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#1
10-19-2005, 10:34 PM
 jennyzhang Member Join Date: Jul 2003 Posts: 204
2005 13 & 19

P13
I do not agree with the solution. Mixture of two poisson distributions are still a poisson distribution. It's mean and variance should be the same, isn't it?

P19
My 2005 spring version ASM talked about the K-S test about grouped data. Why B is wrong here?

#2
10-19-2005, 10:59 PM
 Abraham Weishaus Member SOA AAA Join Date: Oct 2001 Posts: 6,201

P13: No it isn't. Mixing distributions tends to increase the variance. The mixture of two Poisson distributions has a variance higher than its mean.

You are mixing (pun intended) sums of random variables with mixtures. If X is a Poisson process mean lambda1 and Y is another one mean lambda2, then X+Y is Poisson mean lambda1+lambda2. But that's not a mixture. In a mixture, you have a single random variable Z with some proportion of it Poisson mean lambda1 and another proportion of it Poisson mean lambda2. Since the sub-distribution from which Z is picked is also random (it could be the lambda1 one or the lambda2 one), this adds variance.

Perhaps an example will clarify the difference. An example of a sum would be:
I have a medical policy with 1 claim/year and a dental policy with 2 claims/year, both Poisson. How many claims do I expect next year on these 2 policies combined, and what's the variance? Answer: 3 and 3.

An example of a mixture would be:
Half my policyholders have medical and half of them have dental. The medical policyholders submit 1 claim/yr and the dental ones 2/year, both Poisson. What is the total number of claims I expect next year from 2 randomly selected policyholders, and what's the variance? Answer: 3 and 3.5.

P.19 The K-S test cannot be used for grouped data, but bounds for the statistic may be calculated.

If you feel uncomfortable with this, you're in good company. In another thread, Mr. Mahler expresses his discomfort with this question.
#3
10-19-2005, 11:47 PM
 Sparky5 Member Join Date: Oct 2004 Posts: 622

Quote:
 Originally Posted by Abraham Weishaus P13: An example of a mixture would be: Half my policyholders have medical and half of them have dental. The medical policyholders submit 1 claim/yr and the dental ones 2/year, both Poisson. What is the total number of claims I expect next year from 2 randomly selected policyholders, and what's the variance? Answer: 3 and 3.5.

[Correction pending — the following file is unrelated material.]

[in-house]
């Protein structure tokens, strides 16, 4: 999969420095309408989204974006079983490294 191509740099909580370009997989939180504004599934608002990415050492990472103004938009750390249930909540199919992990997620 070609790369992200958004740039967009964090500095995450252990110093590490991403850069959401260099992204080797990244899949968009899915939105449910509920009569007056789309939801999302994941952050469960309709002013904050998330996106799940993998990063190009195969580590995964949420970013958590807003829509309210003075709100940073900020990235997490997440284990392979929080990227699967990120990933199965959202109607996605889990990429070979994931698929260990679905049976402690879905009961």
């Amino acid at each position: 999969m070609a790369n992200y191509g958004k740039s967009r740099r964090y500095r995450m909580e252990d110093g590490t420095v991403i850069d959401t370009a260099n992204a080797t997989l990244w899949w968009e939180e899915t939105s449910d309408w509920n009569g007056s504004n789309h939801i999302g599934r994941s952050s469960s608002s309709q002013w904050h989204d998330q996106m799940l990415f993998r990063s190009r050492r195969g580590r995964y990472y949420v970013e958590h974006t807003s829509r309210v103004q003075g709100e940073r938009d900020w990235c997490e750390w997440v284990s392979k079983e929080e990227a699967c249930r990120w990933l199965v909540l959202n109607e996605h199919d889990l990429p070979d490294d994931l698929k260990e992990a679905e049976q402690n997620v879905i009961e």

What does the distribution of one of these random samples look like?

Y = .5(L1) + .5(L2),

L1 is distribution of medical claims
L2 is distribution of dental claims

The variance of two samples:

Var(2Y) = 2^2(.5^2 Var(L1) + .5^2 Var(L2)) = 3
#4
10-20-2005, 10:10 AM
 Abraham Weishaus Member SOA AAA Join Date: Oct 2001 Posts: 6,201

Well, that's half a sum of random variables, and the constant "0.5" could've just as well been sqrt(2) (There's no need for the constants to add up to 1 -- they're not weights). Multiplying a Poisson variable by a constant yields a Poisson.
#5
10-20-2005, 10:57 AM
 Sparky5 Member Join Date: Oct 2004 Posts: 622

Quote:
 Originally Posted by Abraham Weishaus Well, that's half a sum of random variables, and the constant "0.5" could've just as well been sqrt(2) (There's no need for the constants to add up to 1 -- they're not weights). Multiplying a Poisson variable by a constant yields a Poisson.
Is it that the mixing means the parameter has a distribution on it? In the example you gave the random sample would look like:

Y ~ ?(x,th|th = t)
Where pdf of th is f(1) = .5 and f(2) = .5

The variance is the "predictive variance" not Var(.5L1 + .5L2)

Here Var(Y) = E(Var(x|th)) + Var(E(x|th)) = 1.5 + (1-2)^2(.5)^2 = 1.75

Two random Samples would be:

Var(Y + Y) = 3.5

Am I thinking of this correctly?
#6
10-20-2005, 12:11 PM
 Abraham Weishaus Member SOA AAA Join Date: Oct 2001 Posts: 6,201

I think you have it. Of course, Y's have different subscripts, so Y+Y is not 2Y (double, don't quadruple, the variance).
#7
10-20-2005, 04:10 PM
 Sparky5 Member Join Date: Oct 2004 Posts: 622

Now that I think about it some more I don't see how your example is a mixed distribution.

In the expression I wrote down

Var(Y) = E(Var(Y|th)) + Var(E(Y|th)) = 1.5 + (1-2)^2(.5)^2 = 1.75

How can we say E(Var(Y|th)) = 1.5. All we know is that th is distributed as two poissons, but we know nothing about the distribution of Y. In other words what is the prior distribution of Y?

Isn't it easier to see Jenny's confusion if we look at the variance of a Poisson mixed distribution?

For a Mixed Distribution Poisson/Poisson = Y~pois|th~pois,

E(Y) = E(E(x|th)) = E(th)

Var(Y) = E(var(x|th)) + var(E(x|th)) =

= E(th) + var(E(x|th))

>= E(th)

Sorry for all of the rambling, but I just got it, unless Dr.W says this is all trash.
#8
10-20-2005, 04:13 PM
 Sparky5 Member Join Date: Oct 2004 Posts: 622

Now that I look at is some more the same result is obtained no matter how th is distributed. You could have Poisson mixed with any other distribution.

I suppose that is why the call is a poisson mixed instead of a poisson/poisson mixed.

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